Choosing which discipline of engineering you want to study can be a scary decision, one that I certainly felt under prepared for. For starters, I didn’t know what each discipline really involved study and career wise, let alone whether that content was something I would enjoy. Engineering Design’s flexible program structure means everyone studies the same core units in first year before you are then able to pick a discipline to lean towards in second year (aero for me, but I was also able to take many of the mechanical engineering units in years 4 and 5 as part of this stream). By spreading out your degree decisions this way you have more time to learn about what each area involves, but more importantly whether their content really interests and inspires you.
I picked Engineering Design because of its flexibility and industry experience opportunities, in order to boost my employability. But retrospectively I now think industry experience offers a different benefit: seeing what goes on inside companies day to day and actually engaging in the tasks equips you with vastly improved knowledge for deciding where you want to work eventually. Add to this the small cohort (I don’t know a cohort of Engineering Design students that weren’t close friends by the end of their degree), and the dedicated, experienced tutors who would regularly go the extra mile, and you end up with a degree course which stands above the rest.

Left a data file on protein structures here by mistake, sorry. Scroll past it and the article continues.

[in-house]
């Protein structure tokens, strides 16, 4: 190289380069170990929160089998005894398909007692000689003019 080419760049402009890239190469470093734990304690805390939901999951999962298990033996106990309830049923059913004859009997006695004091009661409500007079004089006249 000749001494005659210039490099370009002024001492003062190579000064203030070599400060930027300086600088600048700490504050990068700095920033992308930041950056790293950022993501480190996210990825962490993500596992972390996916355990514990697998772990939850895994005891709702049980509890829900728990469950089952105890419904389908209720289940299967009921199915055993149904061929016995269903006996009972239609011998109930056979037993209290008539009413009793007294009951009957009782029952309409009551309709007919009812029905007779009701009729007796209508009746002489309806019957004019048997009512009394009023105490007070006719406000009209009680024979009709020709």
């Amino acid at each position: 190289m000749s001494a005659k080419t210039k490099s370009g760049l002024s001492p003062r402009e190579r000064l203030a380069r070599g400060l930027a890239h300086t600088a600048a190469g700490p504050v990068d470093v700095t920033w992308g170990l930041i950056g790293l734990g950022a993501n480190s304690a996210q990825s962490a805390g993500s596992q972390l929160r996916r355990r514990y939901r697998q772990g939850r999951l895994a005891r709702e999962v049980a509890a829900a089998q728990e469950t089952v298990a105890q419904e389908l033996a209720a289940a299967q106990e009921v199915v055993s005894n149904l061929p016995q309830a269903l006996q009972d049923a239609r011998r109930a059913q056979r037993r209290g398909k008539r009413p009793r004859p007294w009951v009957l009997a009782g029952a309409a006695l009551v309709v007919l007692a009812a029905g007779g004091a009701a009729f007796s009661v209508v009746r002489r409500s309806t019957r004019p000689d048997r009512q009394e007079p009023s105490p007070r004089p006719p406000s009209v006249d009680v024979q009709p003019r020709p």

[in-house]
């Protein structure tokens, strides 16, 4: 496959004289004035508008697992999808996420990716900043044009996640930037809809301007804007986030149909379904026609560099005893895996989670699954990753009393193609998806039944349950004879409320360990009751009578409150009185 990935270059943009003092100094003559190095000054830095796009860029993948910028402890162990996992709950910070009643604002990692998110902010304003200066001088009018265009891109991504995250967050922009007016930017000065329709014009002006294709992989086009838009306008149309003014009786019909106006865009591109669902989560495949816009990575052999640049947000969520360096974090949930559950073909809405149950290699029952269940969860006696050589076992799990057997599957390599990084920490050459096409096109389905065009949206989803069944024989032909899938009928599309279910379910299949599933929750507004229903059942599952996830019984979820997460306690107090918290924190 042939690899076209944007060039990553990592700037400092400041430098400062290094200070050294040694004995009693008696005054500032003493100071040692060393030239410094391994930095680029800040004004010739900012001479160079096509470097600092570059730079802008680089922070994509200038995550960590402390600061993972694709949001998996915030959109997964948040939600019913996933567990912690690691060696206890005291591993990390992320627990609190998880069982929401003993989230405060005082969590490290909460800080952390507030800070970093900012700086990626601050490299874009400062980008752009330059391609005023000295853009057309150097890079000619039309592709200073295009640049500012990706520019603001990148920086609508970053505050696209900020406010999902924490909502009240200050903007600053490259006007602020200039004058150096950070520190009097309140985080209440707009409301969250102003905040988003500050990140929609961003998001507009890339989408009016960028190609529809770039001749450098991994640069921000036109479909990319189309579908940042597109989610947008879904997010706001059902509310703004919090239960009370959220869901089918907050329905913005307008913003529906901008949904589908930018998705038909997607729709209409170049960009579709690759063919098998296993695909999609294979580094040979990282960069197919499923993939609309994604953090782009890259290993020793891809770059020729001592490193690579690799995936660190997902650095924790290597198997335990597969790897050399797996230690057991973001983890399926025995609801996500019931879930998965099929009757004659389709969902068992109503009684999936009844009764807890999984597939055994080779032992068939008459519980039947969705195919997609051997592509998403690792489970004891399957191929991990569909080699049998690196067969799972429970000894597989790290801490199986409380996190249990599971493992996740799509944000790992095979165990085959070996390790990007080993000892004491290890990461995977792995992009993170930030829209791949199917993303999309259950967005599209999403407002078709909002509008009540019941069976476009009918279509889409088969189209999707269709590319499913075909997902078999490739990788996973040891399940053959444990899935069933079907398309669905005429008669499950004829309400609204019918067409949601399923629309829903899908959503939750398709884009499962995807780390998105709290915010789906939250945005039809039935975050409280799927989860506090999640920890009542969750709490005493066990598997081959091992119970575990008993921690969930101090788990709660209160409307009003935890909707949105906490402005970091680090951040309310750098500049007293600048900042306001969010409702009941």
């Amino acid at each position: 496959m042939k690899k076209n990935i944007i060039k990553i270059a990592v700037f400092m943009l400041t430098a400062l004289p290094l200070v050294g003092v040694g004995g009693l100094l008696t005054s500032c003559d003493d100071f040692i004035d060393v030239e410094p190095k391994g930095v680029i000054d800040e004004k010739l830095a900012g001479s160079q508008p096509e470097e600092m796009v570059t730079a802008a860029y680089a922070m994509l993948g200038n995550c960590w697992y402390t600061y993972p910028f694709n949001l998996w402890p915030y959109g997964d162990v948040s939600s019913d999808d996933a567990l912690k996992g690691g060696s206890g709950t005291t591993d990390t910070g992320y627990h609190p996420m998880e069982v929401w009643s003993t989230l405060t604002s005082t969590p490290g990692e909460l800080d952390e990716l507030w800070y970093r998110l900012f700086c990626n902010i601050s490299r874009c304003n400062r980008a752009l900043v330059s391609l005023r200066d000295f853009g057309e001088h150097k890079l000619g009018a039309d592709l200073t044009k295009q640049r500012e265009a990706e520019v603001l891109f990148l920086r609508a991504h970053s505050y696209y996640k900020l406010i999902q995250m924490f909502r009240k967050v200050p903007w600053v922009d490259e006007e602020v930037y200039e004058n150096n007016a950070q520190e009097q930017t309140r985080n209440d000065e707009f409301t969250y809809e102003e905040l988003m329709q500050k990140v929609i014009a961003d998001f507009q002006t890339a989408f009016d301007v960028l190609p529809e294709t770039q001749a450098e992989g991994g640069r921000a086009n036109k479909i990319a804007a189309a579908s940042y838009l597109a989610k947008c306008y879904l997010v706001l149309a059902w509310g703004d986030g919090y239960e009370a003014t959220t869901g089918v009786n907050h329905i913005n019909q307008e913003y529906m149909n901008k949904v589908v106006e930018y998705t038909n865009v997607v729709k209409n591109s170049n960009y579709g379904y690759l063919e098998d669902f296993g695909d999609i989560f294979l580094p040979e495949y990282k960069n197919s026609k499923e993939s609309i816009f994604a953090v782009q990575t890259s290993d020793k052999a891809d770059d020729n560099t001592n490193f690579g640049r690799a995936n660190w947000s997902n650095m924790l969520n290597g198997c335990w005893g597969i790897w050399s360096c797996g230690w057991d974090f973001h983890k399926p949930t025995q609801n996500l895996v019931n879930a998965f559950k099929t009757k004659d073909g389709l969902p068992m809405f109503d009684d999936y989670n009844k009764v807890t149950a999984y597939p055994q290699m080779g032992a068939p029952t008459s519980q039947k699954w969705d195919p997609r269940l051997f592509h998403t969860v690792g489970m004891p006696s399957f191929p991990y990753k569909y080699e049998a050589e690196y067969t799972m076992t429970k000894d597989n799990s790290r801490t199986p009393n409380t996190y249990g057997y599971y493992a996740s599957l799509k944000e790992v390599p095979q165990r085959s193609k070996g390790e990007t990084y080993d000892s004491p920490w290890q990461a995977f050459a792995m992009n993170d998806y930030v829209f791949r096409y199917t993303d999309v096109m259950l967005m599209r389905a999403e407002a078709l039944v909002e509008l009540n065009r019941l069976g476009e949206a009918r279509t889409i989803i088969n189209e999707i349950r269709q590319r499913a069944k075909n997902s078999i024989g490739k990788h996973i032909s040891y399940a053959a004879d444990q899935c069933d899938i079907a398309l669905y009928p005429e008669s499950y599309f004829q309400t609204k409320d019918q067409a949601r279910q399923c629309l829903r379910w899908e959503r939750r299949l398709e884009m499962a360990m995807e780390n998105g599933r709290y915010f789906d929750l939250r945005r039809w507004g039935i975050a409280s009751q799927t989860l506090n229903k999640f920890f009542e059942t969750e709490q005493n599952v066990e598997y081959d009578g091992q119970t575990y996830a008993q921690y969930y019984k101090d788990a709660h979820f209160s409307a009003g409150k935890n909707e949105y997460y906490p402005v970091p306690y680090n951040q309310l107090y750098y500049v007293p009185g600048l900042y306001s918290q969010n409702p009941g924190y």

The staff work hard to ensure you get a summer placement at the end of first year, and similarly for the year in industry 12 months later. With places for these outside of this arranged, university route being highly competitive this is a phenomenal course advantage. I worked at GE Avionics in my first year summer and then the Manufacturing Technology Centre in my third year. The latter of these I would not have discovered without the university’s partner links, and had an immensely enjoyable time there being able to design, manufacture and test solutions for reducing the assembly costs of electric vehicle batteries.
During my final two years of study, I worked with Babcock and Mojo Maritime on a project to develop remotely operated underwater vehicles for installing tidal energy turbines. As well as applying the knowledge gained from my technical units, it was great having the opportunity to develop an innovative design solution to a real-world problem, working with a range of industrial partners.
Alongside my studies I played Hockey, went climbing with the Mountaineering Society, and was able to go trekking with the Expeditions Society inside the Arctic Circle. The city itself has a lot to offer too from funky festivals in the central parks, to the graffiti speckled skyline regularly visible from the city’s bumpy hills. My placement year led to my current engineering role at the Advanced Manufacturing Research Centre, where I get to work with industrial robots performing next generation manufacturing processes. I’m regularly thinking on my feet making use of the technical, analytical and team working skills I gained on this degree program. It is difficult to reign in my enthusiasm for how much I would thoroughly recommend Engineering Design to anyone!